I’m linking up again with Share The Joy over at Bod For Tea, as this post has brought me both joy in the memories and in the realisation of all we have together as a family!

Share the Joy linky at bodfortea.co.uk

Emma @ Bubba Blue and Me

Let’s Talk About… One Child Families: Interview with Emma @ Bubbablue and Me

It’s been a little while since I featured an interview with another parent of an only child, because life has been pretty darn hectic behind the scenes here at The Patch lately.

But today I am really pleased to be bringing you another interview with a blogger who is raising an only child, just like we are. Emma @ Bubba Blue and Me


Meet Emma:

Emma’s a working mum of one and farmer’s wife…yes, she has the stereotypical Aga, Hunter wellies and (occasionally) bakes cakes.  She blogs to journal life on and off the farm with N, having started Bubbablue and me to reflect how she got on having a child when she’s not really a baby person.

Can you explain how and/or why you decided to have an only child? Was it something you always planned or did some circumstance force you to make the decision?

I always thought I wouldn’t have children.  I couldn’t see myself having them, and wasn’t into babies or children at all, apart from our nephews and niece.  I did always think that if I changed my mind and wanted children, then I’d have 2.  I didn’t like the idea of only children, having only known 1 growing up.  To me having a sibling was the norm and something I’d have wanted for any children if I had them.

I hit 32, and then realised that actually I might regret not even trying for a child by the time I got old. My OH had been going on about children for years (I can never tell even now whether he’s joking) and we decided we’d try but keep it fairly relaxed.

Once N arrived I was surprised at how easy it was (apart from him not breastfeeding like I’d hoped, and the unplanned c section), and always presumed he’d be the first of two.  Then reality hits, and life gets back to normal, I go back to work, and childcare costs start.  Practically, with the OH (other half) being a farmer, he works 7 days a week, so the onus is on me to deal with working and childcare.  So having a second wouldn’t have been realistic – too expensive for childcare which would have meant me having to give up work, and there’s no way I could give up my only link to normality and enjoying the work I do (or did, bit different now in the work I do).  There’s also the change to relationships when you have a family, however long you’ve been married.  We’re quite happy now with only N, although I think if he didn’t have 6 cousins living within 1.5 miles, I might think differently.

Do you know other parents who have an only child, or are you the only person in your group of friends/colleagues who has stopped at one?

It’s a real mix.  Out of 7 in our NCT group, 3 have only 1 for various reasons, and the rest have 2-3.  Other friends with similar aged children to N, mostly only have the one at the moment, a couple have had a second.  I think many of us are in our 30s, and have taken our time having children, so one works at the moment.

I also have a lot of online mum friends – we quite often have discussions over who’s still only got one because it seems like lots of them have had more, are pregnant or trying.  But actually, I’m surprised by how many are now only having one.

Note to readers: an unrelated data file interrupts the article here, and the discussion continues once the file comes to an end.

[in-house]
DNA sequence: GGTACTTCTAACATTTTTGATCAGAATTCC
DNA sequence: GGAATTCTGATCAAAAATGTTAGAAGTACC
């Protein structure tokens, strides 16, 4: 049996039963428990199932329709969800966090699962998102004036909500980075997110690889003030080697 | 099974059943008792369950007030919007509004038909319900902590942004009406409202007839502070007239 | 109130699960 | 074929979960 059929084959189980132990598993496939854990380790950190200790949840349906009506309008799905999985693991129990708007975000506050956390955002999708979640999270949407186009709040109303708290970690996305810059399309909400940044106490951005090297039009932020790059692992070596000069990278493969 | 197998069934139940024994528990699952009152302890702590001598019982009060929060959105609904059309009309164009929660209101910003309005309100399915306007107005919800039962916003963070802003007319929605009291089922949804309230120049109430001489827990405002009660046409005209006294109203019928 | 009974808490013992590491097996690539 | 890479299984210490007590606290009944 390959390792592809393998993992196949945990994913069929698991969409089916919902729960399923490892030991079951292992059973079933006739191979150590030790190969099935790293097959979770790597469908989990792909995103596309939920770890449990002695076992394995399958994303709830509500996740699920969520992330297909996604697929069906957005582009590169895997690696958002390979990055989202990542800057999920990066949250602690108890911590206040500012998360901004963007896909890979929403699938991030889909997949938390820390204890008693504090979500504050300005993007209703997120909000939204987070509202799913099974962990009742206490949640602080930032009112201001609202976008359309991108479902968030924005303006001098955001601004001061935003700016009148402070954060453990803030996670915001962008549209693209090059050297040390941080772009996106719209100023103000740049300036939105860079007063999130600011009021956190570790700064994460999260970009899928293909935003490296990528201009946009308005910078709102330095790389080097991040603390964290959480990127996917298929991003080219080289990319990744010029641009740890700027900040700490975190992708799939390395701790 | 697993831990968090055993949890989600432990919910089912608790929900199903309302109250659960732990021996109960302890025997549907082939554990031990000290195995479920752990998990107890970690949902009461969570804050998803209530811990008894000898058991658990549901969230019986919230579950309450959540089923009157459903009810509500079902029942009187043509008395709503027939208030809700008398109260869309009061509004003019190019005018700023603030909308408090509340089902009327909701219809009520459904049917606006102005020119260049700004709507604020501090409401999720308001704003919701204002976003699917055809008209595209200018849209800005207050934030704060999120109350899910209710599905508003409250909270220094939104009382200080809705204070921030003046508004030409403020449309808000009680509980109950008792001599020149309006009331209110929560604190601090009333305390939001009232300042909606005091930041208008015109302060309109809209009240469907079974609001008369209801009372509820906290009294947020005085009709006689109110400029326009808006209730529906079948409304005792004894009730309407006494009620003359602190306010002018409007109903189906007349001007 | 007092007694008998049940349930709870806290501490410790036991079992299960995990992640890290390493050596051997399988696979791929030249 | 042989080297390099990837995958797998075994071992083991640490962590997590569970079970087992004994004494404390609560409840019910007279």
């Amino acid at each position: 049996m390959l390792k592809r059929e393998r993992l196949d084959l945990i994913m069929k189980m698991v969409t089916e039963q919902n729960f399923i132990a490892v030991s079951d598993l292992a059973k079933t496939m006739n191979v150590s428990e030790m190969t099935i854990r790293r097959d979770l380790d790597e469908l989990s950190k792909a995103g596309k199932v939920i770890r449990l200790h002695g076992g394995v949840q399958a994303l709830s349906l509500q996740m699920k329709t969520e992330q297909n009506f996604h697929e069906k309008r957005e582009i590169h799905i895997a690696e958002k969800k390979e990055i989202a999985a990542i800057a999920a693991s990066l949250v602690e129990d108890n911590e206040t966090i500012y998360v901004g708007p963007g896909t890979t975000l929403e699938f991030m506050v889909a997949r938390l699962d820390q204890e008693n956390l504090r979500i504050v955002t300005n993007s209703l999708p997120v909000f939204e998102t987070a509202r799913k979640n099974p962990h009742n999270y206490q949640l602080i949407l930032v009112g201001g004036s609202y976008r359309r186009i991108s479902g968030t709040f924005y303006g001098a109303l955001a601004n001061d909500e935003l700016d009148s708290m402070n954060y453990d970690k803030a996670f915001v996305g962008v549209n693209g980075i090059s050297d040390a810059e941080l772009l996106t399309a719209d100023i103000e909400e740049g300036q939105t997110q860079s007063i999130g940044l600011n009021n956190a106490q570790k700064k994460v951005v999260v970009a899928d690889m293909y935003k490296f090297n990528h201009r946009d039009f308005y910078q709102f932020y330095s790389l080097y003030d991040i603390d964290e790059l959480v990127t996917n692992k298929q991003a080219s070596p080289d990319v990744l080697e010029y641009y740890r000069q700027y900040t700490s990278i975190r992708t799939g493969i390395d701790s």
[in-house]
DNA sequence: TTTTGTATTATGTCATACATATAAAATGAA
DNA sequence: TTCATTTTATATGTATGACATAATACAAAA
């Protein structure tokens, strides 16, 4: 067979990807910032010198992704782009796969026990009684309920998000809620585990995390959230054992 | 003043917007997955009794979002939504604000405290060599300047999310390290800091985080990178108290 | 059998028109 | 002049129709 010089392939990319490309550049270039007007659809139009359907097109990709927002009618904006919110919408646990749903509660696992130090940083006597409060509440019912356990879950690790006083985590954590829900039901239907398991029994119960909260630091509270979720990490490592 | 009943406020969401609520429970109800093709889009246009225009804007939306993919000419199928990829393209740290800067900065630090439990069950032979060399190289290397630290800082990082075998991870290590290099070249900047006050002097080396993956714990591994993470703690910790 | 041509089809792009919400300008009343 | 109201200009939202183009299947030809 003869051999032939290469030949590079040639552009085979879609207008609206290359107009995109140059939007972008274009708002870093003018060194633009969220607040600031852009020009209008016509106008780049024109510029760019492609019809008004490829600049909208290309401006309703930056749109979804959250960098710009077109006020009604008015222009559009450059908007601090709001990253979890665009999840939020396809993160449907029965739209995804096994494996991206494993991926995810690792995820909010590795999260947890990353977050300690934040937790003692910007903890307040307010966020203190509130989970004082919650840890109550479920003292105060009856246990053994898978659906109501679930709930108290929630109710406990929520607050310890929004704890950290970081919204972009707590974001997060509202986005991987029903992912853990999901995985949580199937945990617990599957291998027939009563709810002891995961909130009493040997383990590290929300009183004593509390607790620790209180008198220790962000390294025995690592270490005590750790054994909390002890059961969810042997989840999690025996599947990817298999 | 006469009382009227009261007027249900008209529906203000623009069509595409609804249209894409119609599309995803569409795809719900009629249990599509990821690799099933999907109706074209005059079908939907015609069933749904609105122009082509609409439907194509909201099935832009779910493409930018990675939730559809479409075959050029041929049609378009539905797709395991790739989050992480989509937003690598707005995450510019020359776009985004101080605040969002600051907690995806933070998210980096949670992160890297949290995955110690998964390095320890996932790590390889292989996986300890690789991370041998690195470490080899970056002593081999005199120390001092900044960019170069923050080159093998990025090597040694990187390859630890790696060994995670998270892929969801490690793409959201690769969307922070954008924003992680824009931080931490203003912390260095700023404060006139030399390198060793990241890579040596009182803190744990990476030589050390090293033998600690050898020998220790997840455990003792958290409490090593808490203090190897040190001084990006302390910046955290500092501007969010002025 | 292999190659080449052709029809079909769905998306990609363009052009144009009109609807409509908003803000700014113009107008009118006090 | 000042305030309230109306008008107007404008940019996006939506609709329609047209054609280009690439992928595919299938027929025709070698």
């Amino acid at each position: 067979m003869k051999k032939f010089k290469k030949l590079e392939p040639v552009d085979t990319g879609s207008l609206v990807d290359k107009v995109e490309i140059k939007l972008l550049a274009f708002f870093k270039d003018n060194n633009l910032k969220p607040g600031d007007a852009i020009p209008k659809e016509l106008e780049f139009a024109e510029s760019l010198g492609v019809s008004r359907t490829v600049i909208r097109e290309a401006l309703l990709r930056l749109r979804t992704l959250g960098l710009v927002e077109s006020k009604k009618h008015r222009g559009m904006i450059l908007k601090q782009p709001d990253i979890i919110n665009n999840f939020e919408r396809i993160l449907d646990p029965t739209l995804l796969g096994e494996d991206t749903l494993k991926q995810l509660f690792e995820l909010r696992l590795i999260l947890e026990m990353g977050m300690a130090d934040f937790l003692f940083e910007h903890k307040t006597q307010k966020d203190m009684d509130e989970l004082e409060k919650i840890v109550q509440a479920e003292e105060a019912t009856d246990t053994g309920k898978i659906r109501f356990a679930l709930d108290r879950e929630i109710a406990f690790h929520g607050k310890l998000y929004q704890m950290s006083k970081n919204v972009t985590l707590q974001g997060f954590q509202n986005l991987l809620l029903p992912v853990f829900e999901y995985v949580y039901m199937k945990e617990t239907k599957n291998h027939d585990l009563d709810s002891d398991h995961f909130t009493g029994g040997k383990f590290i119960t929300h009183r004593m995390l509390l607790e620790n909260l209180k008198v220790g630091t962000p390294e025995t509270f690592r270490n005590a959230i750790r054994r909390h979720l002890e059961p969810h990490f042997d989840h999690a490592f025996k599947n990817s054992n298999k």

Do people often ask you, “so when are you going to have another?” If so, how does this make you feel and how do you respond?

I used to get it quite a bit.  The worst was a Great Aunt congratulating me on being pregnant at my mum’s funeral.  I didn’t think I looked like I had a ‘tummy’ at the time, but her reasoning for saying it was because ‘it’s about the right age gap after the first’.  I was mortified, but mostly because I thought I’d lost a bit of weight and was looking quite good in my dress!

A couple of friends have asked, but it’s more interest than anything judgemental.  Luckily, I think people probably wouldn’t dare ask me in case I snapped back.  Now N’s older, people probably presume we’ve chosen to have one and that’s it.

Can you share some of the best things about being a parent to an only child?

Aside from the money aspect, there’s the getting your life back earlier and not having to split your time across more than one child.  With more than one, you need to be able to balance the different personalities and needs.

I think also, only children have to be able to speak to and socialise with a wider mix of age groups, where in social settings often siblings will get sent off to play together, and not be expected to sit and talk to the adults.  It’s a good way to ease them in to adult conversation while still ensuring the adults get to play at being children to entertain the only child.

And what are the hardest things about having an only child?

Definitely worrying that they’re not growing up to be spoilt, and making sure they have enough social opportunities with peers.  I think it’s brilliant that all of N’s cousins live so close, and that he’s really good friends with his 6 year old cousin.  Without them around, I’d have to organise a lot more playdates outside nursery.

They do say that only children tend to be more confident. I’m not sure N’s at that level, but that’s not surprising with a quiet dad, and a naturally shy mum (although talking for England and being opinionated tends to cover that up).  Being an only child means N will have to find his own way, and not be encouraged or challenged by having either an older sibling to follow and aspire to, or a younger one to compete with as they come up behind.

Having lost my mum last year (our dad died when I was 3), I do think it would be hard to have gone through that without my brother as well.  We’re now dealing with our Nan’s dementia and putting her in a home, and again, it’s not something I’d want to go through alone.  That kind of thing in future will be harder for N, but hopefully he’ll still be close to his cousins for support.

Does your son ever ask about siblings? If so, how does this make you feel and how do you respond to their questions?

Thankfully no.  I think N is pretty oblivious although he knows that others have baby brothers or sisters.